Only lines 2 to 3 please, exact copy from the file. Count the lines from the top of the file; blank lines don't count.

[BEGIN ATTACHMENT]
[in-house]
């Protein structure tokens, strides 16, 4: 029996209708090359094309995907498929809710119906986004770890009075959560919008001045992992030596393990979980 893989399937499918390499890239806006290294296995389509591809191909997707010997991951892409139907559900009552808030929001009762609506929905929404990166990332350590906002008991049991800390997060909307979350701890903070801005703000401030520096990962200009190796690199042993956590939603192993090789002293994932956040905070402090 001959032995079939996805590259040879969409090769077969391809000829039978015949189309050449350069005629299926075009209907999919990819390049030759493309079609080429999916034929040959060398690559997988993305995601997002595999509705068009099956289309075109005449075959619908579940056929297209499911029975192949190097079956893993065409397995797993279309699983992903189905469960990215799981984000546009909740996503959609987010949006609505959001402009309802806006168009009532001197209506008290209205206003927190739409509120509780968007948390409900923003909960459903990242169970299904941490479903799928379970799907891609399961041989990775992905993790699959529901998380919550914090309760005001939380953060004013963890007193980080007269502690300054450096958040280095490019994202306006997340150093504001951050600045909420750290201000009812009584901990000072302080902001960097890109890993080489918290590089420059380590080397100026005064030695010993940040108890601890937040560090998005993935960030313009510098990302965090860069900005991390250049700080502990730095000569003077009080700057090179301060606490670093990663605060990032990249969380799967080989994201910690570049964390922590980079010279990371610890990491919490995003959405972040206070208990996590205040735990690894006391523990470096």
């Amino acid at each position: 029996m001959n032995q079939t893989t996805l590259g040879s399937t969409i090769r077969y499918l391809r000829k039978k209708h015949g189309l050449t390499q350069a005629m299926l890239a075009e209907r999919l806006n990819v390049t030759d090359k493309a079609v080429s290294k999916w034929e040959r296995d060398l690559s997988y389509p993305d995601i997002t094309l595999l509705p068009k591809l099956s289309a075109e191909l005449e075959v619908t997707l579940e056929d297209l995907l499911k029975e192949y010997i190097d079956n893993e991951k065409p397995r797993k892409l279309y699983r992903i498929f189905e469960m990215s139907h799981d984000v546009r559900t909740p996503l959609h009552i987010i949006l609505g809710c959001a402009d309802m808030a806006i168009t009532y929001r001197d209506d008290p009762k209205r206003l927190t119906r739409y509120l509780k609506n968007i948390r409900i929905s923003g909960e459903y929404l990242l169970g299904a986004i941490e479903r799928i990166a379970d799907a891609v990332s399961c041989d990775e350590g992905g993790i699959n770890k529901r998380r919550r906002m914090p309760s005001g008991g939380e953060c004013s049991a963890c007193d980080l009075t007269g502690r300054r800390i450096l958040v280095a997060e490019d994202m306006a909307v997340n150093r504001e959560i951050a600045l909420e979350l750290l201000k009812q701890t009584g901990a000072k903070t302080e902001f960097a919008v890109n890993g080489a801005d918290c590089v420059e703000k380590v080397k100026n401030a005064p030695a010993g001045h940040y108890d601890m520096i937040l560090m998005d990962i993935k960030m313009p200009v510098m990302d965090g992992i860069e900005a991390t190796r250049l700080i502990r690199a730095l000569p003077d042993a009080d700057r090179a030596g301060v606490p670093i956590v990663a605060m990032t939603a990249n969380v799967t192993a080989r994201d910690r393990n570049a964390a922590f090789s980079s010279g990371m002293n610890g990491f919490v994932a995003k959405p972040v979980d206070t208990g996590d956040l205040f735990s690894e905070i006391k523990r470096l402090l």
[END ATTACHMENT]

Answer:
């Protein structure tokens, strides 16, 4: 029996209708090359094309995907498929809710119906986004770890009075959560919008001045992992030596393990979980 893989399937499918390499890239806006290294296995389509591809191909997707010997991951892409139907559900009552808030929001009762609506929905929404990166990332350590906002008991049991800390997060909307979350701890903070801005703000401030520096990962200009190796690199042993956590939603192993090789002293994932956040905070402090 001959032995079939996805590259040879969409090769077969391809000829039978015949189309050449350069005629299926075009209907999919990819390049030759493309079609080429999916034929040959060398690559997988993305995601997002595999509705068009099956289309075109005449075959619908579940056929297209499911029975192949190097079956893993065409397995797993279309699983992903189905469960990215799981984000546009909740996503959609987010949006609505959001402009309802806006168009009532001197209506008290209205206003927190739409509120509780968007948390409900923003909960459903990242169970299904941490479903799928379970799907891609399961041989990775992905993790699959529901998380919550914090309760005001939380953060004013963890007193980080007269502690300054450096958040280095490019994202306006997340150093504001951050600045909420750290201000009812009584901990000072302080902001960097890109890993080489918290590089420059380590080397100026005064030695010993940040108890601890937040560090998005993935960030313009510098990302965090860069900005991390250049700080502990730095000569003077009080700057090179301060606490670093990663605060990032990249969380799967080989994201910690570049964390922590980079010279990371610890990491919490995003959405972040206070208990996590205040735990690894006391523990470096």
């Amino acid at each position: 029996m001959n032995q079939t893989t996805l590259g040879s399937t969409i090769r077969y499918l391809r000829k039978k209708h015949g189309l050449t390499q350069a005629m299926l890239a075009e209907r999919l806006n990819v390049t030759d090359k493309a079609v080429s290294k999916w034929e040959r296995d060398l690559s997988y389509p993305d995601i997002t094309l595999l509705p068009k591809l099956s289309a075109e191909l005449e075959v619908t997707l579940e056929d297209l995907l499911k029975e192949y010997i190097d079956n893993e991951k065409p397995r797993k892409l279309y699983r992903i498929f189905e469960m990215s139907h799981d984000v546009r559900t909740p996503l959609h009552i987010i949006l609505g809710c959001a402009d309802m808030a806006i168009t009532y929001r001197d209506d008290p009762k209205r206003l927190t119906r739409y509120l509780k609506n968007i948390r409900i929905s923003g909960e459903y929404l990242l169970g299904a986004i941490e479903r799928i990166a379970d799907a891609v990332s399961c041989d990775e350590g992905g993790i699959n770890k529901r998380r919550r906002m914090p309760s005001g008991g939380e953060c004013s049991a963890c007193d980080l009075t007269g502690r300054r800390i450096l958040v280095a997060e490019d994202m306006a909307v997340n150093r504001e959560i951050a600045l909420e979350l750290l201000k009812q701890t009584g901990a000072k903070t302080e902001f960097a919008v890109n890993g080489a801005d918290c590089v420059e703000k380590v080397k100026n401030a005064p030695a010993g001045h940040y108890d601890m520096i937040l560090m998005d990962i993935k960030m313009p200009v510098m990302d965090g992992i860069e900005a991390t190796r250049l700080i502990r690199a730095l000569p003077d042993a009080d700057r090179a030596g301060v606490p670093i956590v990663a605060m990032t939603a990249n969380v799967t192993a080989r994201d910690r393990n570049a964390a922590f090789s980079s010279g990371m002293n610890g990491f919490v994932a995003k959405p972040v979980d206070t208990g996590d956040l205040f735990s690894e905070i006391k523990r470096l402090l």